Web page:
pressure collab, Microsoft makes cloud security logs available for free
In hindsight, it's probably good practice to give clients access to cloud logs
Microsoft announced on Wednesday it would provide all customers free access to cloud security logs – a service usually reserved for premium clients – within weeks of a reveal that government officials' cloud-based emails were targets of an alleged China-based hack.
Microsoft wrote on its blog it was expanding the service's access beginning in September 2023 to "increase the secure-by-default baseline" of its cloud platforms "in response to the increasing frequency and evolution of nation-state cyber threats."
Subscribers to the standard version of Microsoft Purview Audit will also have their default retention period extended from 90 to 180 days.
The cloud Goliath theorized that, while logs don’t prevent attacks, they are useful in digital forensics and incident responding. They provide insight into legitimate versus abnormal user behavior.
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The move is the result of close coordination with commercial and government customers, as well as the Cybersecurity and Infrastructure Security Agency (CISA), said Microsoft. It added that CISA called for more accountability from industry regarding cyber security.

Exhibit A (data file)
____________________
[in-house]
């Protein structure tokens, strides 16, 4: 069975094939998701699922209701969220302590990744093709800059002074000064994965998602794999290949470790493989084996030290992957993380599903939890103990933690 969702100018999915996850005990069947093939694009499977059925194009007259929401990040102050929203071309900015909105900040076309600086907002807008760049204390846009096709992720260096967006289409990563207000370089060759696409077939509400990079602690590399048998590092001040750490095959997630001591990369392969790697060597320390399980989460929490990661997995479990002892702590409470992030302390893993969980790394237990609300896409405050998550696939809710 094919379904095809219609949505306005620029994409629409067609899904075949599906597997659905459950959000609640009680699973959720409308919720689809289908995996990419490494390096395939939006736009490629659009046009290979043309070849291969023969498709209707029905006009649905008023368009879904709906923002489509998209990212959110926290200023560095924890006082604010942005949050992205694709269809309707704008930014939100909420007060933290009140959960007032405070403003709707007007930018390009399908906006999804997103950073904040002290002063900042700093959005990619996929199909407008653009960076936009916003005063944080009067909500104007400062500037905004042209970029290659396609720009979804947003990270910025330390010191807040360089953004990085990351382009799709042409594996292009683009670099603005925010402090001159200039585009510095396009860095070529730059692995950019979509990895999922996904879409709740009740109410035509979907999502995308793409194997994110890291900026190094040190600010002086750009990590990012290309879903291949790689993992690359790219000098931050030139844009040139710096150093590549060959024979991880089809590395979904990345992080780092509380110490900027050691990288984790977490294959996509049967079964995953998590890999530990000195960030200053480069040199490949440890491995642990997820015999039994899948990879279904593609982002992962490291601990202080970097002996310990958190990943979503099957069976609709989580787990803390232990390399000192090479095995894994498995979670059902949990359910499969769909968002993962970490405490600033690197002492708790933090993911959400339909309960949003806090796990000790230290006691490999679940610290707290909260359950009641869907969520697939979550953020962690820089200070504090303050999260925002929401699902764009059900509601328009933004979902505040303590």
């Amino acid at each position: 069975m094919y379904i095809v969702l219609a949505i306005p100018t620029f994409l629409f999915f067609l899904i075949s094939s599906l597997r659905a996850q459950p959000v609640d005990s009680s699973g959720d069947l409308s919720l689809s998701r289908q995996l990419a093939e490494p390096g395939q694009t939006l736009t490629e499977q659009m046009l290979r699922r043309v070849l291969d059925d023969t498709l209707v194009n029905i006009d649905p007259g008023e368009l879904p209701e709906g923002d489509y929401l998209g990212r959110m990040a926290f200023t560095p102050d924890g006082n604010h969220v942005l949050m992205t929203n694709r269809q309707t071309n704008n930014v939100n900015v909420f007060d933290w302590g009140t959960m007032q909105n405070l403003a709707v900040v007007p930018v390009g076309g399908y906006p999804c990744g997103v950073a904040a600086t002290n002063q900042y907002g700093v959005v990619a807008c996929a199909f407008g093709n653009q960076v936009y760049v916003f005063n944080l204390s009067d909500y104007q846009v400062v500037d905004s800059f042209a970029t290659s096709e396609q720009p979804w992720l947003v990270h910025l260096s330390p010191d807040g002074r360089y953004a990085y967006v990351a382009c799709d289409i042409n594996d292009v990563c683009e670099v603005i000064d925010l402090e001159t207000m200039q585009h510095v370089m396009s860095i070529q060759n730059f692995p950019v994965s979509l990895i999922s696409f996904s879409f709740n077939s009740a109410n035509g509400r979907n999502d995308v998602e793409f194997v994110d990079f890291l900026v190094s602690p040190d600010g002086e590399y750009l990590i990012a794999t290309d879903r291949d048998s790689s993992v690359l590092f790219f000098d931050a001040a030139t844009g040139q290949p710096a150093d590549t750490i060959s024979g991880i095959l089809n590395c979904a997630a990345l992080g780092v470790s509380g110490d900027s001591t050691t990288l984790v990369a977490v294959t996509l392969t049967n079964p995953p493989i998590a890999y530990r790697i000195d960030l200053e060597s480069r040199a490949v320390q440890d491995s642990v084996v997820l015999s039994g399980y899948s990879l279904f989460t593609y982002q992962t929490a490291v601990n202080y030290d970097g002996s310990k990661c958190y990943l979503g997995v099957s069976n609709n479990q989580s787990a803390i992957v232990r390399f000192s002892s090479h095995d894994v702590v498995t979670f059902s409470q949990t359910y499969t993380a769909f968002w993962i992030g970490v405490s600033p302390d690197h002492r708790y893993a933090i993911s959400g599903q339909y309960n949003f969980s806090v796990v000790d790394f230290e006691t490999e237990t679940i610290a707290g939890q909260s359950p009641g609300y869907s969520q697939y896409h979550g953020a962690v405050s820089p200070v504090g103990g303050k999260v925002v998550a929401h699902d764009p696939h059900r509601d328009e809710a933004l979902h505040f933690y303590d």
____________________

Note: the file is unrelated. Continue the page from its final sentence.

CISA director Jen Easterly called the decision "a step in the right direction."
According to Goldstein, a federal agency used logging data to detect that breach of Microsoft's cloud-based email services and take action to limit the damage. He said charging for logging data was "a recipe for inadequate visibility into investigating cyber security incidents."
The cyberattack – which Microsoft has called espionage-focused and attributed to a China-based threat actor it tracks as Storm-O558 – was uncovered by that civilian government agency. Among the reported victims are US commerce secretary Gina Raimondo and other State and Commerce Department officials. The threat actors had access to accounts for around a month before being detected on June 16, 2023.
The Windows giant said it had determined miscreants had "forged" Azure Active Directory (AD) tokens using an acquired Microsoft account (MSA) consumer signing key, which was made possible by a validation error in Microsoft code. The use of an incorrect key allowed Microsoft's crack team of boffins to track all access requests from the threat actor.
On Friday, Microsoft admitted it still didn't know how the hackers gained access to the signing key needed to access accounts, and said its investigation was "ongoing."
It also revealed that it had seen Storm-0558 transition to other techniques – indicating the gang's ability to use signing keys has been disrupted by cyber security measures. ®